June 16, 2019
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These 2 tools are useful for teaching bird dogs more advanced skills

I’m thinking not many middle-aged women ask their parents for a whoa post for Christmas. But I did one year.

Mom and Dad asked what I wanted and that was it.

The command “whoa” means stop where you are and don’t move. A whoa post is simply a stake that is driven into the ground. It can be made of metal, wood or composites. It can also be a tree. It just has to be solidly secured.

In classic use of the post, one end of a 20- to 25-foot check cord is attached to the post and the other end is attached to the dog. A second check cord or lead of similar length is attached to the dog. The handler, standing in front of the dog, controls the second cord by pulling it away from the whoa post. The dog is caught in the middle. The post simply limits how far the dog can go while the handler associates the “whoa” command with the stopped action.

It is a lot more complicated than this in regard to how the ropes are attached to the dog and timing for corrections, but some of the books I talked about in an earlier column explain it quite well.

I have plenty of trees on my property and really didn’t need the post for the classic purpose. I wanted it to teach something else.

When the elementary lessons of being a bird dog have been taught and it’s time to put it all together, it can be tricky to teach beyond the basics by yourself. It’s not always possible to find another person to hold a dog for you, and it certainly isn’t possible to be in two places at once.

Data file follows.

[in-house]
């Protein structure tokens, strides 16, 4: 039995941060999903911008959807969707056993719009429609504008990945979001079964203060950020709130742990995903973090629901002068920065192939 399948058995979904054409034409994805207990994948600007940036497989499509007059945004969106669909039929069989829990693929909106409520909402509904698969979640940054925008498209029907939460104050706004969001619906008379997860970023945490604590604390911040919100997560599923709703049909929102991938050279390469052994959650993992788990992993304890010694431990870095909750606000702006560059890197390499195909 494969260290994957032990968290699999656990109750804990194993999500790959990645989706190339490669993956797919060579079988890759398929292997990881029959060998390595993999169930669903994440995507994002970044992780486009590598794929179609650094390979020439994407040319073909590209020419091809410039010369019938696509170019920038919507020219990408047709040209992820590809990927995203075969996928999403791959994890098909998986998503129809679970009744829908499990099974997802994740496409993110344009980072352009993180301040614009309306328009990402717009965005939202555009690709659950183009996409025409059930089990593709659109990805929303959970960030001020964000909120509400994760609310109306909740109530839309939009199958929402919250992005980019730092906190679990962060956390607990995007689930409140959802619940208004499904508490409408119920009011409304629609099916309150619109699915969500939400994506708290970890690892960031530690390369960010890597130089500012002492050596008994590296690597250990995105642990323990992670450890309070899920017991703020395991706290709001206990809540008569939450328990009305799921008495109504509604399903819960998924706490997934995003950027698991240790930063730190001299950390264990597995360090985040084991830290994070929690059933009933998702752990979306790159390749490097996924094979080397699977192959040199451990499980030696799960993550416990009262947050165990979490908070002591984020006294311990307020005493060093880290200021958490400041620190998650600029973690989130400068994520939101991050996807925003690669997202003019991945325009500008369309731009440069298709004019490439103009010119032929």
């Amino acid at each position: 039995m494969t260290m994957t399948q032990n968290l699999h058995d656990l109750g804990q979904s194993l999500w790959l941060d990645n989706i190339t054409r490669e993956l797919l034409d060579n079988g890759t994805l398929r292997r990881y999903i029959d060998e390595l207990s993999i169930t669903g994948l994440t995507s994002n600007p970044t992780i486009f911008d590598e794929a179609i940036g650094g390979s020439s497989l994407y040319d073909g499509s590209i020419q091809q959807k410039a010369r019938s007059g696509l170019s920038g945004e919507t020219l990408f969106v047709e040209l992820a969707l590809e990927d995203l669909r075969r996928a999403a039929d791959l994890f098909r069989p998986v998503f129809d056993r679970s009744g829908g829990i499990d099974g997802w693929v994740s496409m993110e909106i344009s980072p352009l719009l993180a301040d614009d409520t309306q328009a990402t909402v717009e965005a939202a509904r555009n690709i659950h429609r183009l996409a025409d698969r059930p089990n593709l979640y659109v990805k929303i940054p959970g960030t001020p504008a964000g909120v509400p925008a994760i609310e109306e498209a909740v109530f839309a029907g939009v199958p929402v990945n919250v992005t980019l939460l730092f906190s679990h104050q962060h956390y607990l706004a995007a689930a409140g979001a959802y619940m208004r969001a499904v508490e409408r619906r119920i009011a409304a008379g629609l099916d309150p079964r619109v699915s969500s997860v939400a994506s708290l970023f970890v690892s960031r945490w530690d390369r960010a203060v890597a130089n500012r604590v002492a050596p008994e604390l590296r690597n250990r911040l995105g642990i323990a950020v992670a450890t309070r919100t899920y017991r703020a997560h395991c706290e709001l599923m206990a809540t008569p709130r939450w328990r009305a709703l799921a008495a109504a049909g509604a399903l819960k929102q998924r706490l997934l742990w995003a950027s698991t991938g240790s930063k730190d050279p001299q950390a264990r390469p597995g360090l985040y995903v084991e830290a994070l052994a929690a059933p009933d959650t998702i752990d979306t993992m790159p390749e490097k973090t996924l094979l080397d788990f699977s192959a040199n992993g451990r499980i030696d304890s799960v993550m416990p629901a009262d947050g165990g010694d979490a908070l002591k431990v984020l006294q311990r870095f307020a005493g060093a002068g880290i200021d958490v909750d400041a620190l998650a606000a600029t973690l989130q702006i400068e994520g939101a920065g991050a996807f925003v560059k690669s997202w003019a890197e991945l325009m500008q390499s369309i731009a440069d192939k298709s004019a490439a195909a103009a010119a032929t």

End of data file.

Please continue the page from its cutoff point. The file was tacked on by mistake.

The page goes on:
So I wanted the post to help me teach the dog to be “steady to wing.” That is bird dog jargon for having the dog remain in the whoa position when the bird flies out of its hiding place. Young dogs especially want to chase the bird down, and it’s a habit that can be hard to break.

Using my whoa post in this way involves attaching the dog’s collar to a clasp on the stake while the dog is in whoa position, reminding the dog to remain in that position with a “whoa” command and perhaps a “stop” type of hand signal, walking away and then flushing the bird from its cover.

The post should keep the dog where it is when the bird flies off, reminding the dog that it must not chase the bird.

I learned this method from my male Brittany dogs’ co-owner and breeder, John Short Sr., and it is quite effective most of the time. Although it doesn’t totally replace someone who can correct the dog immediately and reinforce the command, it does provide a method to begin teaching this skill when alone.

Another piece of equipment that makes it easier to train when alone is the bird launcher. This is essentially a small metal basket with a hammock type of apparatus that fits inside to hold a pigeon-sized bird comfortably. The action of putting the bird and hammock into the basket closes the top of the launcher.

The launcher then is placed in cover such as tall grass or the edge of the woods.

The top can be opened from a distance using a string on manual launchers or, in more sophisticated models, a remote control. When the launcher opens, it makes the bird hammock go taut, kind of springing the bird into the air and the bird flies off.

Using a bird launcher gives the handler time to make sure the dog being trained is set up correctly, and allows the handler to attend to the dog instead of the bird when the bird flies off.

It is also useful if the trainer is teaching the dog to retrieve the bird and needs to shoot the bird once it is airborne.

I don’t own a launcher myself, but it’s on my list. I’ve had the opportunity to use one and I liked it. Manual launchers are at least $60 — usually more. The remote control launchers, depending on the sophistication, can cost several hundred dollars, but most start around $200.

But don’t worry Mom and Dad, I am saving up for this one myself.

Note to Readers: The next It’s a Bird Dog’s Life will be published in two weeks, and will continue on an every-other-week schedule.

Julie Murchison Harris is community editor at Bangor Daily News. She is widowed and shares her life with three Brittanys: Sassy, 12, Bullet, 10, and Quincy, 4 — in an old farmhouse in Hermon.

 



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